# Converse of Area of Square on Greater Segment of Straight Line cut in Extreme and Mean Ratio

## Theorem

In the words of Euclid:

*If the square on a straight line be five times the square on a segment of it, then, when the double of the said segment is cut in extreme and mean ratio, the greater segment is the remaining part of the original straight line.*

(*The Elements*: Book $\text{XIII}$: Proposition $2$)

### Lemma

In the words of Euclid:

*That the double of $AC$ is greater than $BC$ is to be proved thus.*

(*The Elements*: Book $\text{XIII}$: Proposition $2$ : Lemma)

## Proof

Let the square on $AB$ be five times the square on $AC$.

Let $CD = 2 \cdot AC$.

It is to be demonstrated that when $CD$ is cut in extreme and mean ratio, the greater segment is $CB$.

Let the squares $AF$ and $CG$ be described on $AB$ and $CF$ respectively.

Let the figure $AF$ be drawn.

Let $BE$ be produced from $FB$.

We have that:

- $BA^2 = 5 \cdot AC^2$

That is:

- $AF = 5 \cdot AH$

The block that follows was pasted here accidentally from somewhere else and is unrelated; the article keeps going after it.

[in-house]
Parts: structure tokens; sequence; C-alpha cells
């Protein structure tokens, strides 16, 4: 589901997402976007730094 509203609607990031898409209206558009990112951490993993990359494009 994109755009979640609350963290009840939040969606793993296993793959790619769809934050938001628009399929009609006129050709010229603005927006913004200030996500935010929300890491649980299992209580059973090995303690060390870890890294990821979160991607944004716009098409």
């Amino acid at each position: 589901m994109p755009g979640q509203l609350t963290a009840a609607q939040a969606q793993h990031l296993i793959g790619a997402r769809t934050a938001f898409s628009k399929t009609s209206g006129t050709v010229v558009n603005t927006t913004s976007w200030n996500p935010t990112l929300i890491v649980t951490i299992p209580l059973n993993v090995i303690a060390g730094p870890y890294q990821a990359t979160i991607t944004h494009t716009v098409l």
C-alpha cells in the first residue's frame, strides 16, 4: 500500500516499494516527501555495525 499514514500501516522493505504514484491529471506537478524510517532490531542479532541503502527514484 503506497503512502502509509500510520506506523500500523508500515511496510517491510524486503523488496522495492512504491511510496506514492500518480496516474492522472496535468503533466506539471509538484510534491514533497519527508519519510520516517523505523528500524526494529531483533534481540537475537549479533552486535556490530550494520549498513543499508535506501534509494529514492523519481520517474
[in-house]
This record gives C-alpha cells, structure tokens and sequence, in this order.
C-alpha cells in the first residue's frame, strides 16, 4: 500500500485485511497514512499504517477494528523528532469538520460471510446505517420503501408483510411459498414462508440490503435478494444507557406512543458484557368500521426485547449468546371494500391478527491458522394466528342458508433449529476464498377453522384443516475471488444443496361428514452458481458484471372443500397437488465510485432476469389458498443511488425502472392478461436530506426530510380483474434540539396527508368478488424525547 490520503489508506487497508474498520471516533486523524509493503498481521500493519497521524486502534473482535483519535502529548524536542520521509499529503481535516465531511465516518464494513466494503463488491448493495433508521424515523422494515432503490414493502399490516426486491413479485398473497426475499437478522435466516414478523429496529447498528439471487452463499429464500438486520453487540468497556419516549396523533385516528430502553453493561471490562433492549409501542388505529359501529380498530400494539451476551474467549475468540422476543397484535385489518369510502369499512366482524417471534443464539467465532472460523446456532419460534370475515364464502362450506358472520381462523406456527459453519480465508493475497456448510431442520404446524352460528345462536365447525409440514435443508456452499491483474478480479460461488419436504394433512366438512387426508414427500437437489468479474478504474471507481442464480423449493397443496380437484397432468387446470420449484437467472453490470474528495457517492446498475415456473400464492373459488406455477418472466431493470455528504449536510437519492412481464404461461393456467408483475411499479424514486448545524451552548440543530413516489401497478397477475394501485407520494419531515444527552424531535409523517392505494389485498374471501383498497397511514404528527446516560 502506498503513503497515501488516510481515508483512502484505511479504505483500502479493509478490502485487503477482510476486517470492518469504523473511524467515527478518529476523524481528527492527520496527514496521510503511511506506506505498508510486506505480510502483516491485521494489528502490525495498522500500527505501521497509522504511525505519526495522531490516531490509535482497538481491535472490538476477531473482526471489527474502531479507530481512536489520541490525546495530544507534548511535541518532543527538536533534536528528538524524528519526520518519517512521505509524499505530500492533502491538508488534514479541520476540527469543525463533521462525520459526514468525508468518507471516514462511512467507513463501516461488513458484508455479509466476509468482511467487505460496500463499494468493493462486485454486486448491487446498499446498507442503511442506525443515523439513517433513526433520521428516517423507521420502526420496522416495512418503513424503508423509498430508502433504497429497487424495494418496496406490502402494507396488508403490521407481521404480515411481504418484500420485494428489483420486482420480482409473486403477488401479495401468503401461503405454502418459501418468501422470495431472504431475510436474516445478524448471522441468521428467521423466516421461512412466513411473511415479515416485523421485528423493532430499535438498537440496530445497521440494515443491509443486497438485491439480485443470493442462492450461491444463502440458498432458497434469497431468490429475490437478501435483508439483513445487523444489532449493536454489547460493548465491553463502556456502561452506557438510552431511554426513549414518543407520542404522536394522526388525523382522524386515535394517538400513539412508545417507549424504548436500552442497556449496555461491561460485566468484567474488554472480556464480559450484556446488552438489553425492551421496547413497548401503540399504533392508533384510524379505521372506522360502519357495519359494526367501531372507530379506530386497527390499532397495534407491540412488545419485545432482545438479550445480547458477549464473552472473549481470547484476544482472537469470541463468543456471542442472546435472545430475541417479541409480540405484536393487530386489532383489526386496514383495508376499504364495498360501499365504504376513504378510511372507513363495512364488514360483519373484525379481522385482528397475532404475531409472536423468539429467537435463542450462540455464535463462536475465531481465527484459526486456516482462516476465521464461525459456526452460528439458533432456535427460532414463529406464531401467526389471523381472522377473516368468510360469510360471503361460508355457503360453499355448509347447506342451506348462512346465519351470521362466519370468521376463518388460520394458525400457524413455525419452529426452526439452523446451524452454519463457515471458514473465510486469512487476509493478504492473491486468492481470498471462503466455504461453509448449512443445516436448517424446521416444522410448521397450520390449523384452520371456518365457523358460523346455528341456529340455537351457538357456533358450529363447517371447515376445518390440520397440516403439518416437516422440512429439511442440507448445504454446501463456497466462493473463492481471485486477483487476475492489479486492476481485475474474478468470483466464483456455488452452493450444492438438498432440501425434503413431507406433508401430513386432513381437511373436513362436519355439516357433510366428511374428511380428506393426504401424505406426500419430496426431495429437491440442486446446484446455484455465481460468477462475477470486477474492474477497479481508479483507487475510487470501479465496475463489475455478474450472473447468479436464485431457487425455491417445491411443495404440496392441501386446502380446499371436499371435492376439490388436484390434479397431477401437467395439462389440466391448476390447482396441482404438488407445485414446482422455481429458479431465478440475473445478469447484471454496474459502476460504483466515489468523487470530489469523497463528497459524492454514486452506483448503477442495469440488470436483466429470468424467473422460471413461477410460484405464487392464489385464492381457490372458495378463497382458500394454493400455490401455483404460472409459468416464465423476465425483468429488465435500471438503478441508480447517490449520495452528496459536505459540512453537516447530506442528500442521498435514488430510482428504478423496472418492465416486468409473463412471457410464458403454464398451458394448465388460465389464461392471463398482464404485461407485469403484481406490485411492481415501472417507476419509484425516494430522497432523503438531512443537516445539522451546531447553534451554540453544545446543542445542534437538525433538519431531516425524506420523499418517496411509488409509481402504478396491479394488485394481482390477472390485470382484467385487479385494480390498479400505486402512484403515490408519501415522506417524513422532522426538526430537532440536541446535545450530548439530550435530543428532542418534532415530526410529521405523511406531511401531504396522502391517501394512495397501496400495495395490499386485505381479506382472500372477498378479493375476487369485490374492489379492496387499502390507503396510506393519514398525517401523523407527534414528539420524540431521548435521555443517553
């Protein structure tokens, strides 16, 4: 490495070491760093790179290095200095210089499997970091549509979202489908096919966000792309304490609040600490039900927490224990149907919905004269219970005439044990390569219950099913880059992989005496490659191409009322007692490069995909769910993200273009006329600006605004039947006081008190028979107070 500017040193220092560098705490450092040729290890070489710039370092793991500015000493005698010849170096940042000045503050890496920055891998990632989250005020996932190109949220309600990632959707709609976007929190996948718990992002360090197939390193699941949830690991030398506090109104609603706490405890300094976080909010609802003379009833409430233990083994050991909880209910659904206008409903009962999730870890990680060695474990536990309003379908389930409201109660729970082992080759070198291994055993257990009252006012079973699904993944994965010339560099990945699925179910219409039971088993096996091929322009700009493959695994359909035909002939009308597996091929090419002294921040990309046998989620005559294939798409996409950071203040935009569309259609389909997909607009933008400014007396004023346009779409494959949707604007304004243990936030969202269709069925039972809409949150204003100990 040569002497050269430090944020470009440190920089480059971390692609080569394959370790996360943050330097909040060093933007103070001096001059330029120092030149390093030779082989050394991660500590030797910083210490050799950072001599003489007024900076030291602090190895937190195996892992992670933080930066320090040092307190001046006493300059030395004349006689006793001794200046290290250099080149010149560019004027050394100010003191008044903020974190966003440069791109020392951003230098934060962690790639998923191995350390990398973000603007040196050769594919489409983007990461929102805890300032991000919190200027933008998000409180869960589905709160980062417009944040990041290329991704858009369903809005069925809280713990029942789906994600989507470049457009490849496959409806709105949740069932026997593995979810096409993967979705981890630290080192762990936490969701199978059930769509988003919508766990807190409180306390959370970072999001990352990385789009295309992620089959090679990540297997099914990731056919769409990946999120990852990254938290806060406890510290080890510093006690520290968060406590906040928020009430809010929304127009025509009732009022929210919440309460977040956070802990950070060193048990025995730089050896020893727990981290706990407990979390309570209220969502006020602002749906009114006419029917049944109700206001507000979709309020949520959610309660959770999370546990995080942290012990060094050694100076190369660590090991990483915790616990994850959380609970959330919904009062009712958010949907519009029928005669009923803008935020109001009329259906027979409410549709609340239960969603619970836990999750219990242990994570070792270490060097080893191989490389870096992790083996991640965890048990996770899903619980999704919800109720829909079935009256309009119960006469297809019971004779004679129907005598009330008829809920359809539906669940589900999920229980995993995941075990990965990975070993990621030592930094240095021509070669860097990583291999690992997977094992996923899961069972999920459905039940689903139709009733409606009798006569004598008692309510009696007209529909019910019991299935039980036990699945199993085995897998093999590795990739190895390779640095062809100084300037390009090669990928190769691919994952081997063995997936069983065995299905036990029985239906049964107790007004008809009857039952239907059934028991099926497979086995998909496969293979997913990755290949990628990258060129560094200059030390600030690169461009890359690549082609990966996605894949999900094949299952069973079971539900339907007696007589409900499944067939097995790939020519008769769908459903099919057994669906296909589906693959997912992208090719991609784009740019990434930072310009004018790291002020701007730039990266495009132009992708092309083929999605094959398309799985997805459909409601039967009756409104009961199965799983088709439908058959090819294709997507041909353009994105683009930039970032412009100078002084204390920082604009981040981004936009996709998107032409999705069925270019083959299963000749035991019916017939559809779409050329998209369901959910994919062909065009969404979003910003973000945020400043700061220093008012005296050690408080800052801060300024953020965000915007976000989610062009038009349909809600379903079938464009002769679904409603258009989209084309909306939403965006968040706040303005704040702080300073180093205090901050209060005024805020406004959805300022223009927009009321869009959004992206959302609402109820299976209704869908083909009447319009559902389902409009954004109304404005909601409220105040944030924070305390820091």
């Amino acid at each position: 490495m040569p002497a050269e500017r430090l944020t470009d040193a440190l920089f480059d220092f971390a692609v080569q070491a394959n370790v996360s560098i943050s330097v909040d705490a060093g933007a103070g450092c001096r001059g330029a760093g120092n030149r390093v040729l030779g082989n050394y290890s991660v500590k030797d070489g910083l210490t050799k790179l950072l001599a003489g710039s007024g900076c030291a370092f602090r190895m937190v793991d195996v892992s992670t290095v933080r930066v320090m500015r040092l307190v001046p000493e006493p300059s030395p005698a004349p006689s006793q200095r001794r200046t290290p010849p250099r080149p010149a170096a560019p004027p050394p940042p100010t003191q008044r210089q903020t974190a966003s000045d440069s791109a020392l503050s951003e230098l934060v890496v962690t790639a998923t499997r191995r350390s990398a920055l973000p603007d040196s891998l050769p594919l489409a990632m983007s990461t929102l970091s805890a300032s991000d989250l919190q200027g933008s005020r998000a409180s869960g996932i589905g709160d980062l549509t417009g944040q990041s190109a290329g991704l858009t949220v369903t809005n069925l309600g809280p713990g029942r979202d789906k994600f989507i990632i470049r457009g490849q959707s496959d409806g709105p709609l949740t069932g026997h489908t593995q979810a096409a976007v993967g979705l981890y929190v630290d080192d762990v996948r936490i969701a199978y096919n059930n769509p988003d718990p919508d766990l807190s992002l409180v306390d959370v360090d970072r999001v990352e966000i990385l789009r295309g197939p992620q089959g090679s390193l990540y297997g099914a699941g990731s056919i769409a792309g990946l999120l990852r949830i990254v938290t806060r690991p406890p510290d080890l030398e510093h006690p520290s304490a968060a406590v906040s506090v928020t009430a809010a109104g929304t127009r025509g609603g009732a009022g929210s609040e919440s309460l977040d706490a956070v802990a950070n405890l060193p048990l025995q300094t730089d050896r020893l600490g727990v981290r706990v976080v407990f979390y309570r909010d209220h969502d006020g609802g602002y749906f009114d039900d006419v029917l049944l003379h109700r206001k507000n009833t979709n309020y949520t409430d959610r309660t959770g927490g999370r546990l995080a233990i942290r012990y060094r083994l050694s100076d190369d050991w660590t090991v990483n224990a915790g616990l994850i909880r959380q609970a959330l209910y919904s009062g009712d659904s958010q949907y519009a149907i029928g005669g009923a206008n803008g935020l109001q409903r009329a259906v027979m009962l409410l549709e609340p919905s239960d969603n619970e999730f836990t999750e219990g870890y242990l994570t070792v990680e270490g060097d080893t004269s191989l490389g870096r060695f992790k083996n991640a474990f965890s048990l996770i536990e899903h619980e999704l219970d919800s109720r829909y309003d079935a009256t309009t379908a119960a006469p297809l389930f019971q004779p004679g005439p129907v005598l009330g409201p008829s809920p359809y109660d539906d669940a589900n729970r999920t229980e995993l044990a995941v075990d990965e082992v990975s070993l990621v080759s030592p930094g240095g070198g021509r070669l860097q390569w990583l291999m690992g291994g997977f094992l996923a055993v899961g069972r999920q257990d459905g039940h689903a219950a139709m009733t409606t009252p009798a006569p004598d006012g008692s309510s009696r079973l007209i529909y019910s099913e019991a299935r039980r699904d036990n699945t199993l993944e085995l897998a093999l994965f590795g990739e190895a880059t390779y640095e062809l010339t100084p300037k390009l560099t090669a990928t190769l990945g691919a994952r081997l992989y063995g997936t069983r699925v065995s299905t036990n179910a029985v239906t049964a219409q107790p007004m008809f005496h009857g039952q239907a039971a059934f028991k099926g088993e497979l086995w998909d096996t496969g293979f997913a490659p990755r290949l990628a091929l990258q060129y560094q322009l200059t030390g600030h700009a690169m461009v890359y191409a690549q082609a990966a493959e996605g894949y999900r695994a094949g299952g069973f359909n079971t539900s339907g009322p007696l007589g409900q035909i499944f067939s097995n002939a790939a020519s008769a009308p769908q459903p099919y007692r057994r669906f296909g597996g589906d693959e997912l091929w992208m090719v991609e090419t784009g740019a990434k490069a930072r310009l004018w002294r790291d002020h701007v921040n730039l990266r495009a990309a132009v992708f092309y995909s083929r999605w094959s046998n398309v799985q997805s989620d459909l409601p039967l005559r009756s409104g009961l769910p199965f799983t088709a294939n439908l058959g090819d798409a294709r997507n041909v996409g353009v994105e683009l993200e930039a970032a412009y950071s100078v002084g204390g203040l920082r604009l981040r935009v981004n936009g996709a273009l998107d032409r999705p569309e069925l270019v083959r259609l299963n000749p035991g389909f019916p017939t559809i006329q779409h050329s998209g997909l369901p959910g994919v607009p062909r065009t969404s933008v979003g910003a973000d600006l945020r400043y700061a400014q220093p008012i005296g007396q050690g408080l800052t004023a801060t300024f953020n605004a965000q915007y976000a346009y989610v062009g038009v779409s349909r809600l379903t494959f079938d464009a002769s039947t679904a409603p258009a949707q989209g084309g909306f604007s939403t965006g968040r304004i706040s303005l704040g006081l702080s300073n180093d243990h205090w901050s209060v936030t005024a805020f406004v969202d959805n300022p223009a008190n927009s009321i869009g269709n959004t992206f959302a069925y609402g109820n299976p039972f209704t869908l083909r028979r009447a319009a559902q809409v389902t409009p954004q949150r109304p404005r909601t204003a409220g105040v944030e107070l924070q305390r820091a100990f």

Therefore the gnomon $MNO$ is $4$ times $AH$.

We have that:

- $DC = 2 \cdot CA$

Therefore:

- $DC^2 = 4 \cdot CA^2$

that is:

- $CG = 4 \cdot AH$

But:

- $MNO = 4 \cdot AH$

Therefore:

- $MNO = CG$

We have that:

- $DC = CK$

and:

- $AC = CH$

Therefore from Proposition $1$ of Book $\text{VI} $: Areas of Triangles and Parallelograms Proportional to Base:

- $KB = 2 \cdot BH$

But we also have:

- $LH + HB = 2 \cdot BH$

Therefore:

- $KB = LH + HB$

But:

- $MNO = CG$

Therefore:

- $HF = BG$

and as $CD = DG$:

- $BG = CD \cdot DB$

Also:

- $HF = CB^2$

Therefore:

- $CD \cdot DB = CB^2$

Therefore:

- $DC : CB = CB : BD$

But:

- $DC > CB$

therefore:

- $CB > BD$

Therefore, when $CD$ is cut in extreme and mean ratio, the greater segment is $CB$.

$\blacksquare$

## Historical Note

This proof is Proposition $2$ of Book $\text{XIII}$ of Euclid's *The Elements*.

It is the converse of Proposition $1$: Area of Square on Greater Segment of Straight Line cut in Extreme and Mean Ratio.

## Sources

- 1926: Sir Thomas L. Heath:
*Euclid: The Thirteen Books of The Elements: Volume 3*(2nd ed.) ... (previous) ... (next): Book $\text{XIII}$. Propositions